“But there is an unfortunate schism around sex workers. We get shoved into camps of ‘for’ or ‘against’. It’s black and white. I have to play the part of a sexy, former hooker, and say: ‘It’s wonderful’,” says Holden.

She has also had the chance to address this fissure in her work as a non-fiction writer. For six years Holden wrote a column for The Age, a daily newspaper published in Melbourne, and she has recently started writing for The Saturday Paper, a popular Australian weekly. 

It is a combination of literary talent and a willingness to discuss these sensitive issues that has made Holden a regular on the bills of international literary festivals. Next month she will be speaking at the Ubud Writers and Readers Festival in Bali. 

“I came two years ago and it lived up to all my expectations,” she says. “People in Australia love talking about how fantastic the Ubud festival is, so it’s a real pleasure to be a guest there for the second time.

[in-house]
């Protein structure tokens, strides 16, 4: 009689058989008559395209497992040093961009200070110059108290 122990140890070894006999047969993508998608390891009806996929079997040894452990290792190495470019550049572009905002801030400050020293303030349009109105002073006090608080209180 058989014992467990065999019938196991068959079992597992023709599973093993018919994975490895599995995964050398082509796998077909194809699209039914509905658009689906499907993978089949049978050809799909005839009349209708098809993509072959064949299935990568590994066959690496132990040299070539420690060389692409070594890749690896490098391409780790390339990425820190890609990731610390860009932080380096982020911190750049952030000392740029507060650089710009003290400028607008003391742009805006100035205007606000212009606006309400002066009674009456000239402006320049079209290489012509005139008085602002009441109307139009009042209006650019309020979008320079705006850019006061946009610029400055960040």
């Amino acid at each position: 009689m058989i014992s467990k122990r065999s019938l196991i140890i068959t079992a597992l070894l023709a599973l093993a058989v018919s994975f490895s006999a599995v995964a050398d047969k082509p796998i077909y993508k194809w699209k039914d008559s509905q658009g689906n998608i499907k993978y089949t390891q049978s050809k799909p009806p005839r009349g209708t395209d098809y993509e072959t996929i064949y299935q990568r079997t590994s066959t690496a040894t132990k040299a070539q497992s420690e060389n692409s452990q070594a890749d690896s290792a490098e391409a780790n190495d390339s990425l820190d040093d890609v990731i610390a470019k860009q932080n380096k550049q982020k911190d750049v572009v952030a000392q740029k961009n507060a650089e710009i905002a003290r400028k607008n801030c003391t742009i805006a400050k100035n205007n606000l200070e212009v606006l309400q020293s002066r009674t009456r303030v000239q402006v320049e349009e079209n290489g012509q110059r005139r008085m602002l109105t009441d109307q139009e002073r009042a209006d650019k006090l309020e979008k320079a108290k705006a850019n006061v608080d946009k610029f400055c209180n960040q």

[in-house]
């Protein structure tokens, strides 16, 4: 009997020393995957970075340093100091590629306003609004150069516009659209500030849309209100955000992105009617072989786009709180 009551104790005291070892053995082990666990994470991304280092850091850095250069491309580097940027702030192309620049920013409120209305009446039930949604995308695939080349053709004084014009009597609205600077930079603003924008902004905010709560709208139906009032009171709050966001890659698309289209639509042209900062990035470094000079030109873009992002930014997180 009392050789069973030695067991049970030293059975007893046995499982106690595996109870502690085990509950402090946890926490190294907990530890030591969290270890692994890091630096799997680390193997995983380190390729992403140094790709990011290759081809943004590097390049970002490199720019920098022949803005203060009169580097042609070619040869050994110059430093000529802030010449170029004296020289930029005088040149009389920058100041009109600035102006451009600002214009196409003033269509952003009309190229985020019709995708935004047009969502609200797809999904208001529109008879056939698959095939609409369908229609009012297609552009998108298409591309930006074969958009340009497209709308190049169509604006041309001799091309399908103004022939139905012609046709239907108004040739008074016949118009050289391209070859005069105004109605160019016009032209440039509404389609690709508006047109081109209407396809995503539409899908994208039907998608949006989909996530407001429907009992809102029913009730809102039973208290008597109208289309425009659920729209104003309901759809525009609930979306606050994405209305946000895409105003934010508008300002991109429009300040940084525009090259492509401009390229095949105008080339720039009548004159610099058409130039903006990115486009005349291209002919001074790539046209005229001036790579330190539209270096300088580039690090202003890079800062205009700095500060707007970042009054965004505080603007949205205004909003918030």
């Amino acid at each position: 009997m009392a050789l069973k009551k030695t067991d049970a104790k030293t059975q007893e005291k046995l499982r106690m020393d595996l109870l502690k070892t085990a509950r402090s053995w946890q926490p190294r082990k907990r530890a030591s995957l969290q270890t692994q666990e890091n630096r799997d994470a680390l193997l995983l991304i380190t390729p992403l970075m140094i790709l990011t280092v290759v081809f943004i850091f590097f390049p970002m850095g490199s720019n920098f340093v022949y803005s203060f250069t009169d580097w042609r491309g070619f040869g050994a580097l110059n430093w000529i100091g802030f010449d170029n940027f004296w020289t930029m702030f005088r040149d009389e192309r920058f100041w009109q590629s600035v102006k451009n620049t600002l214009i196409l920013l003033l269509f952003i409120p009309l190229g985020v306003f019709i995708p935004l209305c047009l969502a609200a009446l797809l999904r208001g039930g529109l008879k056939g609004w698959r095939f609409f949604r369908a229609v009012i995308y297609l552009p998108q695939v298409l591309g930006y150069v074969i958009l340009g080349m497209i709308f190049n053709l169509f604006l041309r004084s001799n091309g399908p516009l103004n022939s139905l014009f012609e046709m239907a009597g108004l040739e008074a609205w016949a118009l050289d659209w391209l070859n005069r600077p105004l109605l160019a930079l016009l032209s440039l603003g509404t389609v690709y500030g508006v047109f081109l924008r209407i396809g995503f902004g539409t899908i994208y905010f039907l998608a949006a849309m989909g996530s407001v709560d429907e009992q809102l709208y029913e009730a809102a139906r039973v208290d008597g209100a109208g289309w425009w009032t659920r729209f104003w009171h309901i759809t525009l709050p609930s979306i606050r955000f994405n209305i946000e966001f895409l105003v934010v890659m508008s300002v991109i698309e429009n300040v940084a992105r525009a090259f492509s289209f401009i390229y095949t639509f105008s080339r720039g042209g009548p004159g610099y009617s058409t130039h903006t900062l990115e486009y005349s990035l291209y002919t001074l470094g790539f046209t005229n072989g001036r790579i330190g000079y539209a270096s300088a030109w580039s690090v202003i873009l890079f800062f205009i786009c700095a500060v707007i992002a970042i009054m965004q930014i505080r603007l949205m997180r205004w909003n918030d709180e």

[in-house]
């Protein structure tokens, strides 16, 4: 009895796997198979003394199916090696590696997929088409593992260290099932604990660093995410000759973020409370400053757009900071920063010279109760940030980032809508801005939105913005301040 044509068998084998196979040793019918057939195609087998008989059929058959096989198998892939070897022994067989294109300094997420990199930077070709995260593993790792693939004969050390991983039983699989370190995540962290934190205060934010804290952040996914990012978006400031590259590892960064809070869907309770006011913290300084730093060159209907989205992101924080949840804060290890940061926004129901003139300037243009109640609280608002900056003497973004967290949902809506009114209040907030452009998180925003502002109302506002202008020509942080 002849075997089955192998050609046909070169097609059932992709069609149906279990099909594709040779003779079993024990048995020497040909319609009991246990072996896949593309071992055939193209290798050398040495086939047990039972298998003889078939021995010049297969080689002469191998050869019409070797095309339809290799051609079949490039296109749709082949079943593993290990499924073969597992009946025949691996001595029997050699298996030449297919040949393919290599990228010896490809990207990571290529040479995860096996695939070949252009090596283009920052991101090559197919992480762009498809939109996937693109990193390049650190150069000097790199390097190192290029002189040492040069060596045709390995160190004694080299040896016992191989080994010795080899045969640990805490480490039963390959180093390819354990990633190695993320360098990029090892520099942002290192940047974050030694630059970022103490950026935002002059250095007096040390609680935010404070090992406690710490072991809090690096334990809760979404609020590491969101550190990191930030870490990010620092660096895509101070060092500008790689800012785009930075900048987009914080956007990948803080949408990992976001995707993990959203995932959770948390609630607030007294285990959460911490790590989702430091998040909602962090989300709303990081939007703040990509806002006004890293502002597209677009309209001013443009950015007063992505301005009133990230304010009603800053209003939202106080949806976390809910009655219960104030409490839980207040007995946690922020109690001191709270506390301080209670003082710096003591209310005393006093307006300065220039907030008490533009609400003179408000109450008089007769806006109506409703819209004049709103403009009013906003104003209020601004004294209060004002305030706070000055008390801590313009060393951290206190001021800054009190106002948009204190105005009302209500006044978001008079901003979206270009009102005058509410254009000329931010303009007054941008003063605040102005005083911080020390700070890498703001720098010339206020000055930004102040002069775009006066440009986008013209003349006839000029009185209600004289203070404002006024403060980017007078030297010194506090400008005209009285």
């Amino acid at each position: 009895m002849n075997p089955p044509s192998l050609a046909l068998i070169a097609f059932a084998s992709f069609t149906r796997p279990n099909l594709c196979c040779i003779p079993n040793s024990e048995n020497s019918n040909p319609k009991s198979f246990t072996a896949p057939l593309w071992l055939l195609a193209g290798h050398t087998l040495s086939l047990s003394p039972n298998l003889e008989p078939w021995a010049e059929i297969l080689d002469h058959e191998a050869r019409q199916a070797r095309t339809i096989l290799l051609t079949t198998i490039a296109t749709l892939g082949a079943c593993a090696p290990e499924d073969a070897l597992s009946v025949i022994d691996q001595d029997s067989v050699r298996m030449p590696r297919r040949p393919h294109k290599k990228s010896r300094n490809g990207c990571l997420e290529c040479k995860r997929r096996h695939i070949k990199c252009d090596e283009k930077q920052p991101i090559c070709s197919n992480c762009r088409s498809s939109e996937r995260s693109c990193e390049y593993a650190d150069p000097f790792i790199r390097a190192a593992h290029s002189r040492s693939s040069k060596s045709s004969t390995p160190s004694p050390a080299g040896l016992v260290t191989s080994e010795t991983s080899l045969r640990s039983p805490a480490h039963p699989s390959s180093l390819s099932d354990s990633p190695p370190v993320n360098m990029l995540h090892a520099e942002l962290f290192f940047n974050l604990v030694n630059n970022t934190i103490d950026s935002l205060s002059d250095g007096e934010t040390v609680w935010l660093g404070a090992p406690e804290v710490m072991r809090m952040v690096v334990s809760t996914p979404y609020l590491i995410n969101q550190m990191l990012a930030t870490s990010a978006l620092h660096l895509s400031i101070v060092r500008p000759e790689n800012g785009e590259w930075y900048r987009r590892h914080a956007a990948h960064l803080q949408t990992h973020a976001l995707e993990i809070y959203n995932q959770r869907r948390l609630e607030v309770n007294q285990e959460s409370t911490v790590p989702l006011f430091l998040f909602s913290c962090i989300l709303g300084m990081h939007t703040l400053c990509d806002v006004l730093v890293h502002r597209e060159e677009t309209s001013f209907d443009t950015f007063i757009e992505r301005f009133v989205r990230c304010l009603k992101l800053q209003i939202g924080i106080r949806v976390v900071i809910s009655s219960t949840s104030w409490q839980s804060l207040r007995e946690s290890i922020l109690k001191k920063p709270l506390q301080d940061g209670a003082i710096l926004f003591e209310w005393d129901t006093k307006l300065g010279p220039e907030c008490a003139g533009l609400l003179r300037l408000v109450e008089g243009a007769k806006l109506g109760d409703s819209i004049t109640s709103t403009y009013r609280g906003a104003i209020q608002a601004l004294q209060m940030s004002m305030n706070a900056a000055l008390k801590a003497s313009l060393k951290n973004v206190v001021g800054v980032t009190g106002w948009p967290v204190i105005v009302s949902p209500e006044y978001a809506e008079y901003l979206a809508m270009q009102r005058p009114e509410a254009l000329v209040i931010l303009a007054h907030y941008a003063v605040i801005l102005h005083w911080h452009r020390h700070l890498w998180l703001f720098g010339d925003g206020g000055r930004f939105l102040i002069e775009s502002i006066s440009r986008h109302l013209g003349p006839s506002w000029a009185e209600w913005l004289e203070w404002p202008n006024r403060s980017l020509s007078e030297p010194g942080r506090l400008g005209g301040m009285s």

“I really love literary festivals. They’re so much fun. Maybe they are a little disruptive to my work, but I think they’re a little like being Cinderella, being taken off to the party.”

So what’s next for Kate Holden, former drug addict turned literary darling? “I’m a seething industry of half-baked ideas,” she jokes. “I am doing my PhD at the University of Melbourne and I hope to write another non-fiction book in the next two years. But not something personal.”

At 42 years old, it has been more than a decade since Holden got herself clean of heroin and quit sex work. “In the past few years I’ve just been feeling very happy and getting old, without much drama,” she says. 

Part of this newfound contentedness comes from her recent adventure into motherhood. “Last year I had my son. He’s a very healthy and happy little boy,” she says, pausing to think. “It’s wonderful to watch another person discover the world. It takes away all your cynicism.”

After two highly successful and highly personal memoirs, as well as countless pieces of non-fiction, there is also the sense that Holden feels ready to move on. “I think I’ve said everything about the past. The self-absorption of a memoir is tiring. People don’t want any more from me.”